Well, I guess I was right in my inclination for wanting to get Khaki Campbells for eggs. 🙂 I’d love to have some about now, and that’s interesting what you said about the baking and cooking differences between using duck and chicken eggs.

    I also didn’t know you all were vegetarian. 🙂 Do you guys do a lot of raw foods too? 🙂

    • Anais says:

      @Miss Ra’chel: Hi! Glad you enjoyed the duck egg post. Think we wrote that a few years back! Time flies. We are so enjoying the new baby ducks, they are so funny and cute . Yeah I know, I musta said that about a thousand times today. LOL. Yep, been vegetarian for 18 years now. Of course we eat dairy and occasionally fish. As for raw, I wouldn’t consider us raw foodies but we enjoy eating lots of raw vegetables and lightly cooked foods.

      • tO MUCH INFO says:

        is a female duck better than male?? or is it the other wat around…..or are they both a delight to have:)

        • david says:

          Depends on what you want them for females for eggs and males for meat.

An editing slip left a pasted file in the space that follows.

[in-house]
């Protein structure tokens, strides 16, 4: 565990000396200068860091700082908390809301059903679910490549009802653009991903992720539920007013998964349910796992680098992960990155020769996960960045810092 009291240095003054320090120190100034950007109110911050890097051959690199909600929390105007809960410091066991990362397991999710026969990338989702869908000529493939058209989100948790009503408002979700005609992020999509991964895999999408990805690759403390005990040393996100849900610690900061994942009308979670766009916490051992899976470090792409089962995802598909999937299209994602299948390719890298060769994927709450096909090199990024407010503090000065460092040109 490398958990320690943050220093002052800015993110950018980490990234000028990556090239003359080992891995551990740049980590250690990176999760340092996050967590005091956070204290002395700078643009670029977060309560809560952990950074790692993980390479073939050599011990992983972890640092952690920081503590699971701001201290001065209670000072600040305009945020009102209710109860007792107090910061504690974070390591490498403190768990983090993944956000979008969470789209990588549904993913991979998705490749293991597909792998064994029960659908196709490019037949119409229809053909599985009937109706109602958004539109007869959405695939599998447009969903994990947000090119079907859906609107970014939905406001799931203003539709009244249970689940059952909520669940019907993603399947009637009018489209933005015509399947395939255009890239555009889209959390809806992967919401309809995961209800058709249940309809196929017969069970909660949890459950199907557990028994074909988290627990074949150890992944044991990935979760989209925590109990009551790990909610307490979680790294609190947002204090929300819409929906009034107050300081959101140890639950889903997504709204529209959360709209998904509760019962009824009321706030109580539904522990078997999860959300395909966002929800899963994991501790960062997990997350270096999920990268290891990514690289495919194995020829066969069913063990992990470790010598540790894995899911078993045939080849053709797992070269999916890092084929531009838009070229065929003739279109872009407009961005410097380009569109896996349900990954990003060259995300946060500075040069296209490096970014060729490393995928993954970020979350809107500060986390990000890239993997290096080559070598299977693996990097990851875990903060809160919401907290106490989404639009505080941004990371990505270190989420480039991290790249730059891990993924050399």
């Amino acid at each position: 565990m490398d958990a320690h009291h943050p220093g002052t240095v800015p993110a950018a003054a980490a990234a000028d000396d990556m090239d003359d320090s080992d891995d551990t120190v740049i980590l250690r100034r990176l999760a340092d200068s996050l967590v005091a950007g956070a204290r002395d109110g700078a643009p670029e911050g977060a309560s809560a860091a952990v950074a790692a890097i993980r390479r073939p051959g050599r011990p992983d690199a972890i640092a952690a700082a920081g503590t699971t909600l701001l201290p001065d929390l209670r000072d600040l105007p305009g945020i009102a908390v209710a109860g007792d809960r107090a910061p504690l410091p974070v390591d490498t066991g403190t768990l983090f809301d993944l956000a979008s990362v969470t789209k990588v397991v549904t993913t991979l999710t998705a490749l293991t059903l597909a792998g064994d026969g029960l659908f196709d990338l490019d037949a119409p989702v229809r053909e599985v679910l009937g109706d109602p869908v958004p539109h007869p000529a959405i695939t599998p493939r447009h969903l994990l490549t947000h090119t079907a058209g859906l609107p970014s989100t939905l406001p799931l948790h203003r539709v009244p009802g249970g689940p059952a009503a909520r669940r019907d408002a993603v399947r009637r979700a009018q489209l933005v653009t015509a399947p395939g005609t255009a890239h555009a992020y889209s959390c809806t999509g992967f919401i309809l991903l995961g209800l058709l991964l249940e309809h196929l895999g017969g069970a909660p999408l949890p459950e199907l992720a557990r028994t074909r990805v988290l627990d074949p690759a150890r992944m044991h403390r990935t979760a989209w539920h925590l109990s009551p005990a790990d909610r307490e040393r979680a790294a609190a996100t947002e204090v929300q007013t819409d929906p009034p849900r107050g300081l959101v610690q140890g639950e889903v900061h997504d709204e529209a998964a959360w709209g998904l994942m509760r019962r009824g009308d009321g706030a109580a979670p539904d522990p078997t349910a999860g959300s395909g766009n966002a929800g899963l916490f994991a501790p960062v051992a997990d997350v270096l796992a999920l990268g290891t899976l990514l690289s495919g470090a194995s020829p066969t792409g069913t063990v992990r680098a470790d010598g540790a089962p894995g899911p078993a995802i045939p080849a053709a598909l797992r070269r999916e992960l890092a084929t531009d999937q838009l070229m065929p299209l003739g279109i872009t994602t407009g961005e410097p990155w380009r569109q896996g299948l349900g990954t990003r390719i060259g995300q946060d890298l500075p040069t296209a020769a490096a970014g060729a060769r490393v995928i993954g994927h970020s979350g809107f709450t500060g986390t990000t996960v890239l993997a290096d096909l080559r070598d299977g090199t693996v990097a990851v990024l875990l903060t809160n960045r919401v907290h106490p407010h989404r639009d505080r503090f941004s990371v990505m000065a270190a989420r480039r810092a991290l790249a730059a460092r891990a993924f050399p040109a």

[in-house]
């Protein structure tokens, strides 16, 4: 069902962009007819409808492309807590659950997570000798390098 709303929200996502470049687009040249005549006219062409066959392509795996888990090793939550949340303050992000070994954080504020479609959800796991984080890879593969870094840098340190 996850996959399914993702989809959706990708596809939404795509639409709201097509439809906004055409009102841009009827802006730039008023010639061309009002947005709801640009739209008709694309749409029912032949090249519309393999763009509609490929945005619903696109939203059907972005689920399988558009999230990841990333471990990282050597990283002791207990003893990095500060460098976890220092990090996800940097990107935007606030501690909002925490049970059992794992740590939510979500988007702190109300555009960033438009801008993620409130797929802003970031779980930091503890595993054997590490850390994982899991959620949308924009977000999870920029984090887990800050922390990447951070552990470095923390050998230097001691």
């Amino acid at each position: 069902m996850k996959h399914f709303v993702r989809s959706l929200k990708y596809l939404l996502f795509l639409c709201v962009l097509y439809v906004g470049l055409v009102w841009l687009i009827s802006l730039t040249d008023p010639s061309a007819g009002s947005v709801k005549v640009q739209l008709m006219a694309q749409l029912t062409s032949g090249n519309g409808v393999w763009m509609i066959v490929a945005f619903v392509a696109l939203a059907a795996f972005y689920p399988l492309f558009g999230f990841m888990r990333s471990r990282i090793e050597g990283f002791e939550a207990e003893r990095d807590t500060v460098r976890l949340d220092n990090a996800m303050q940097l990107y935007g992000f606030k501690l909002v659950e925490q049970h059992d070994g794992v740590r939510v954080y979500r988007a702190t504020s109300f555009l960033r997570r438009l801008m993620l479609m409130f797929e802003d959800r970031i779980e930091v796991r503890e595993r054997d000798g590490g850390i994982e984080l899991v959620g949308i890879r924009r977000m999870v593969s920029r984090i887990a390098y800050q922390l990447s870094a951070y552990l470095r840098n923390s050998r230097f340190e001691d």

8. Mandy says:

    What type of grains do you feed your duck?

    I’m interested in getting some Campbell ducks, but I don’t know what to feed them or even where to purchase the feed….

    Where do you get your feed for your ducks?

  9. H says:

    Hi I was wondering if any one can give me some advice on my khaki campbell ducks I have a male and female which are outside in a duck pen they are pets but my female is now sitting in eggs and we are not sure what to do or what happens next can anyone give me some advice I would be truly grateful thanks.

  10. Alicia says:

    Khaki Campbells can fly, ot good to share false information with people. We just had our Khaki Campbell duck fly away today 🙁 my heart is broken. So yes they do indeed fly. Also a quick google search will provide the visual proof of this.